Strike on Sudan arms factory points to Iran threat to Israel

Sudan’s longtime ties to Iran — and the two nations’ roles in arming Islamic militants — have come under scrutiny in the wake of an explosion at a Khartoum weapons factory, blamed on an Israeli airstrike, and the dockings of two Iranian warships at a Sudanese port.

Sudanese officials have accused Israel of bombing the Yarmouk military complex Oct. 24. Satellite images of the site suggest that it was hit in an airstrike, according to the Satellite Sentinel Project, a U.S. monitoring group.

Last week, two Iranian warships arrived at Port Sudan. Sudanese and Iranian officials say the ships are on a routine visit.

Israeli officials have neither confirmed nor denied bombing the arms factory Oct. 24. A spokeswoman at the Israeli Embassy in Washington declined to comment.

Israeli officials have accused Sudan of supporting an Iranian-backed network to smuggle arms to Islamic terrorist groups Hamas and Hezbollah in the Gaza Strip and Lebanon, respectively.

Iran is suspected to have munitions factories in Sudan. Sudanese officials deny any Iranian connection to the Yarmouk arms factory; however, the Iranian reaction to the incident could provide a clue.

“Within hours of the explosions, Iran dispatched military advisers to consult with the government of Sudan about the explosions at the arms plant,” said Jonathan Hutson, a spokesman for the Satellite Sentinel Project.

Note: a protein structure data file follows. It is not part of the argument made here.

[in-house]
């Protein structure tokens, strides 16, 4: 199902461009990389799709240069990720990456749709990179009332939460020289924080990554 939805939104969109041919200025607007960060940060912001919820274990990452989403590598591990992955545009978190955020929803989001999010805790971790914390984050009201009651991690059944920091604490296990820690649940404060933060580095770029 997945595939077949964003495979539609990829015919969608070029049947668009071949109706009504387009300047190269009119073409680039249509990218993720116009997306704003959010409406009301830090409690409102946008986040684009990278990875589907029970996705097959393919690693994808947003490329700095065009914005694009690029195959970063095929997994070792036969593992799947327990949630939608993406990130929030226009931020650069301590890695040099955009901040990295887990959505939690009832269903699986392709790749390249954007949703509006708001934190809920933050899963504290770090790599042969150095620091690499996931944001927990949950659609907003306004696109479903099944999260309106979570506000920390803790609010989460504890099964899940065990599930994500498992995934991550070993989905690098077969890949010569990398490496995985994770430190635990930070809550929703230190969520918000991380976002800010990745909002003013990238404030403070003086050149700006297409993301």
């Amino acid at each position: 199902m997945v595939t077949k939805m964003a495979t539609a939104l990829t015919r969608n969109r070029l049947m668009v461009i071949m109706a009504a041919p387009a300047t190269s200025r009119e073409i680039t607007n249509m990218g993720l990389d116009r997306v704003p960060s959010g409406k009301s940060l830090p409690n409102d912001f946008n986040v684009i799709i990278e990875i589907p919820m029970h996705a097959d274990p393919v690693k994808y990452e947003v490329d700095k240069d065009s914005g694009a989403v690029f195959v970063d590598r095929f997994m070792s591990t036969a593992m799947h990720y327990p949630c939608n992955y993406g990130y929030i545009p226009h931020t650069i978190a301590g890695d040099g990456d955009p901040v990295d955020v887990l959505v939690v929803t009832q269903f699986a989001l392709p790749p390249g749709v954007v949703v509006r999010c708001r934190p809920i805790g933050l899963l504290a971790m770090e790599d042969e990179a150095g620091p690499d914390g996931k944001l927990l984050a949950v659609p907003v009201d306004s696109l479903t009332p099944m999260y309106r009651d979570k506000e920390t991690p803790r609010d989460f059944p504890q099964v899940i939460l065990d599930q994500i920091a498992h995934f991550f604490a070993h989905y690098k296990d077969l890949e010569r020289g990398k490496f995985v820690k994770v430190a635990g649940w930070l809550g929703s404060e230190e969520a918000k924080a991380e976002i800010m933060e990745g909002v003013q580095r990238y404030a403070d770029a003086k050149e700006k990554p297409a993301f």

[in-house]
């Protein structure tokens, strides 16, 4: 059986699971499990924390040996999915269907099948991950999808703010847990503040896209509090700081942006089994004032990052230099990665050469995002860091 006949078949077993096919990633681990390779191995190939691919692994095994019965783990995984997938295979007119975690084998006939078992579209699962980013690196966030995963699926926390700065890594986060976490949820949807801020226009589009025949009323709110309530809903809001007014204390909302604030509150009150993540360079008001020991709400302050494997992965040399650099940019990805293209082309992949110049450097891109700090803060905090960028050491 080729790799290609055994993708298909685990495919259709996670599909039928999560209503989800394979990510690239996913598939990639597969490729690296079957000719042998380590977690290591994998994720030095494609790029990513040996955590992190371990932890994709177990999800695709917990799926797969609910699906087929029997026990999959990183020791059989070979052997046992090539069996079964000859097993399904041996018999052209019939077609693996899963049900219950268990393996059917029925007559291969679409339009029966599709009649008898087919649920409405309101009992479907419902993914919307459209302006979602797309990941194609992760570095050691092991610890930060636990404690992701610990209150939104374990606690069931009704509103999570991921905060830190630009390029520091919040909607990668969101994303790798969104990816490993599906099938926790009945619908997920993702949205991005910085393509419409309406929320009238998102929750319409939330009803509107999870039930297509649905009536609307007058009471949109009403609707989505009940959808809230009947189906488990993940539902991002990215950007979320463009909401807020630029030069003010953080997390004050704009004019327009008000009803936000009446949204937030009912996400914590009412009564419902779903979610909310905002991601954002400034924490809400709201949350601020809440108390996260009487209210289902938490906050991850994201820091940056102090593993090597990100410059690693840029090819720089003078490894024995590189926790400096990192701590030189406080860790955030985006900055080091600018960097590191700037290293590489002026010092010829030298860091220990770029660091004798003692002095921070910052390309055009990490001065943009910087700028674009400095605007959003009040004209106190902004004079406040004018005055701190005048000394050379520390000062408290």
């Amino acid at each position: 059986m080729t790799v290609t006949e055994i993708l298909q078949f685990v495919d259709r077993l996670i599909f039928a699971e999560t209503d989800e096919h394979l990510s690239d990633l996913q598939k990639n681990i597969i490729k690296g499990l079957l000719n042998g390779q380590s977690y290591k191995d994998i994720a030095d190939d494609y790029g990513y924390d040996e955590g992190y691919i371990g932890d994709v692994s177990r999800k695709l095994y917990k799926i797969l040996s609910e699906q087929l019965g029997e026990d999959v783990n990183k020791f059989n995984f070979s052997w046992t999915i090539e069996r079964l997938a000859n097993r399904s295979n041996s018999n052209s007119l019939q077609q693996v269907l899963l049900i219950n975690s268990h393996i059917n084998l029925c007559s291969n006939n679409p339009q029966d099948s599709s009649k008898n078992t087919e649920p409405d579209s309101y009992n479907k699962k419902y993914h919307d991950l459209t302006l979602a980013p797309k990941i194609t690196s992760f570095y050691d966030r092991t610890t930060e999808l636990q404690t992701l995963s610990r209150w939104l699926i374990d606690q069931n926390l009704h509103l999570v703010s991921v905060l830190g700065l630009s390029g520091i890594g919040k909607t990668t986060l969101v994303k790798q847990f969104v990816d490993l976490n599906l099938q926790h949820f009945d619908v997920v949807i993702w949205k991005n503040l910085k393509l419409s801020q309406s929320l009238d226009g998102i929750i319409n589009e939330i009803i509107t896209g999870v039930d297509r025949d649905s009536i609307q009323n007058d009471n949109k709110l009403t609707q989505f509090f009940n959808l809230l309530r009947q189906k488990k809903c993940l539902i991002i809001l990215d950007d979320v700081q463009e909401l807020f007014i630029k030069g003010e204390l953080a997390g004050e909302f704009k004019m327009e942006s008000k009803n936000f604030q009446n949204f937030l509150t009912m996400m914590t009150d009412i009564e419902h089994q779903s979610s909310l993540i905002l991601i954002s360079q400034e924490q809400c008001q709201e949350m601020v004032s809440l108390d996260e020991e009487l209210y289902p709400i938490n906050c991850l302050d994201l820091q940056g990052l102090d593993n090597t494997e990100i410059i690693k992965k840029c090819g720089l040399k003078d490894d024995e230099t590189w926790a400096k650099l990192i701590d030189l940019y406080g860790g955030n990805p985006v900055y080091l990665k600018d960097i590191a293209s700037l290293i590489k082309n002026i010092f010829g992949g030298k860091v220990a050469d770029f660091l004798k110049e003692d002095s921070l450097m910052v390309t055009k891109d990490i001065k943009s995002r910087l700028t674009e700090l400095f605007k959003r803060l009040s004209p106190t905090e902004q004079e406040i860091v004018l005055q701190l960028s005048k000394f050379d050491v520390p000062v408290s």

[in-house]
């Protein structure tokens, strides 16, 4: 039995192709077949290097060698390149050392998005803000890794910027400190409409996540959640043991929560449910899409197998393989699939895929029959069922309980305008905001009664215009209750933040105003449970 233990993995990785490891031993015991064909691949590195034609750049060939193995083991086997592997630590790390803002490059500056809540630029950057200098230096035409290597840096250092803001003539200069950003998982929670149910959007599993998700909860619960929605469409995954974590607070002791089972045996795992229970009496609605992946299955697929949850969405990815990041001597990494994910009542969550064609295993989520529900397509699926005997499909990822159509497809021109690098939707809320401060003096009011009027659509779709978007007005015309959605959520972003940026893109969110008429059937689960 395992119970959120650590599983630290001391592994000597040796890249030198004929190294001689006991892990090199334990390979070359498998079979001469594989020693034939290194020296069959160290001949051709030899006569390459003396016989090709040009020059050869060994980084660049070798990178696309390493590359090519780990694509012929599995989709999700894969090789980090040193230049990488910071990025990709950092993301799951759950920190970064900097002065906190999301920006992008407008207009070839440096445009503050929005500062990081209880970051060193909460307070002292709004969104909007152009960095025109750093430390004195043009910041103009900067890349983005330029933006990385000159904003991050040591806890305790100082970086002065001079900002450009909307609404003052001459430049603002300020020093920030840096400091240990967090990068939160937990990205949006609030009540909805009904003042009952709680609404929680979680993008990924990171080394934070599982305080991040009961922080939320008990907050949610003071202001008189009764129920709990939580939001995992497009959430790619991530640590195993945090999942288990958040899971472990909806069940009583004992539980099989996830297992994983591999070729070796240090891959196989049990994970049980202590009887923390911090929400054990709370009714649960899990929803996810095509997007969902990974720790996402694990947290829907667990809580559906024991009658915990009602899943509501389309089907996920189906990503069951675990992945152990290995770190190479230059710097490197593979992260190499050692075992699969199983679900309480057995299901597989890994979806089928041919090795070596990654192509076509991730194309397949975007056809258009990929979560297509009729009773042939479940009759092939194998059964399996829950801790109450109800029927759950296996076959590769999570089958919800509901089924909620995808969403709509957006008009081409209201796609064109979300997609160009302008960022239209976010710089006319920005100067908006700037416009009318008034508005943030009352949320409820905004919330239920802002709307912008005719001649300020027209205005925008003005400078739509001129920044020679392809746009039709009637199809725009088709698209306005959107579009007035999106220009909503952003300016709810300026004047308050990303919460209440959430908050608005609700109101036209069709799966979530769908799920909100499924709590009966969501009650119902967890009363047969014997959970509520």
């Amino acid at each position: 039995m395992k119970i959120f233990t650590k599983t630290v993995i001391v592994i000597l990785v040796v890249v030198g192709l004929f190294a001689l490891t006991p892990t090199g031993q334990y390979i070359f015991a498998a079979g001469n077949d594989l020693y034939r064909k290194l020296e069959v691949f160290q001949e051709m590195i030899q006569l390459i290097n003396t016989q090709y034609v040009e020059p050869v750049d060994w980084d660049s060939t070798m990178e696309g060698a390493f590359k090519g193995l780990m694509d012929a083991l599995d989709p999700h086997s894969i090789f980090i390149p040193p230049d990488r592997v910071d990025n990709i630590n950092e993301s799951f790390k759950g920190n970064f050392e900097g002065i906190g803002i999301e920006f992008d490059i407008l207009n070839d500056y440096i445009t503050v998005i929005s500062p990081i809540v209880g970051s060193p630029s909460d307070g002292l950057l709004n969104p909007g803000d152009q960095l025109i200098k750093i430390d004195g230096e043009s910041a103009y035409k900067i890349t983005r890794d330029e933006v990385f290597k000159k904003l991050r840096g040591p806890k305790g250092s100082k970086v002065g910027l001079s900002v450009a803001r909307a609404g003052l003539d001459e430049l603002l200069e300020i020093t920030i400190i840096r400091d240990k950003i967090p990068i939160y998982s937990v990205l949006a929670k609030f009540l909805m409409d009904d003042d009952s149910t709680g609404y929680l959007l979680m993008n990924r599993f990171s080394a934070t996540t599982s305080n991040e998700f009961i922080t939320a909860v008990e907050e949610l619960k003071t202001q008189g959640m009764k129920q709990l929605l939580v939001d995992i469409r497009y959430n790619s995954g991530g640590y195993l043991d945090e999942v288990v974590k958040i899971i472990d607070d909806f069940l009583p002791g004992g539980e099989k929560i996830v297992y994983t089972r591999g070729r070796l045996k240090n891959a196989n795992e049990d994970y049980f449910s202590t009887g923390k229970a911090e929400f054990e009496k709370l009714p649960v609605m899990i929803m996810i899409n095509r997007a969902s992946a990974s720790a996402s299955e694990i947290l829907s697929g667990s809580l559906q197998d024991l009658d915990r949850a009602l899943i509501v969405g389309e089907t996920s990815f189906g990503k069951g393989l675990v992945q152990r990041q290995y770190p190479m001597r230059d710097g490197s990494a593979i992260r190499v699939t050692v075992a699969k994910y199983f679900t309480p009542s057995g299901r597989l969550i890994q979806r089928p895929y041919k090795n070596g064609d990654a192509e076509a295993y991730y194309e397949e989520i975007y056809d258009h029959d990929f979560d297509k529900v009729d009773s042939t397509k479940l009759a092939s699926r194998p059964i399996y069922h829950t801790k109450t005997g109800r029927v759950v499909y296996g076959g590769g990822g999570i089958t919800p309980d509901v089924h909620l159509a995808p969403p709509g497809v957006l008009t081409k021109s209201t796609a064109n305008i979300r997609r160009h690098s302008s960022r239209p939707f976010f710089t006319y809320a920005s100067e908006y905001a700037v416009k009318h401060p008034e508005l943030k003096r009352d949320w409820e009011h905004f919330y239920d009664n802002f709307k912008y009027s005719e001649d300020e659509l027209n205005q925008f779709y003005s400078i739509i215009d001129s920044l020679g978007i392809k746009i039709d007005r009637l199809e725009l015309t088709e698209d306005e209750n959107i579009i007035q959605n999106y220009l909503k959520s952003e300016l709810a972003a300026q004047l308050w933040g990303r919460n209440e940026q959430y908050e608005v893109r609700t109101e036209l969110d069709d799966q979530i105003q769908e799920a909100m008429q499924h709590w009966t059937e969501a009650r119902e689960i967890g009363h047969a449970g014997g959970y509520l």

Suspicious containers

The target at Yarmouk may have been the 40 shipping containers that satellite images show were stacked at the site days before the explosion.

Israeli officials have said in the past that the arms are smuggled from Iran’s port of Bandar Abbas to Sudan, north into Egypt and onward through the Sinai Peninsula to militants in the Gaza Strip.

U.S. officials have not come to a similar conclusion about Sudanese compliance.

“I don’t think we know enough about the extent to which the Sudanese government is complicit in assisting these smugglers,” said a former U.S. official who spoke on background.

“The Israelis feel that they have made a direct connection between weapons from Sudan to weapons in the hands of militants in that area,” he added.

TheSatellite Sentinel Project said in its report on the Yarmouk incident that the impact craters were “consistent with craters created by air-delivered munitions.”

The report, based on eyewitness accounts and satellite imagery, concluded that “the sky was ‘red from fireballs,’ and that three fighter jets were ‘flying fast around southern Khartoum, to the northwest and northeast,’ as a fourth, larger plane flew to the northeast at a much higher altitude.”

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About the Author
Ashish Kumar Sen

Ashish Kumar Sen

Ashish Kumar Sen is a reporter covering foreign policy and international developments for The Washington Times.

Prior to joining The Times, Mr. Sen worked for publications in Asia and the Middle East. His work has appeared in a number of publications and online news sites including the British Broadcasting Corp., Asia Times Online and Outlook magazine.

 

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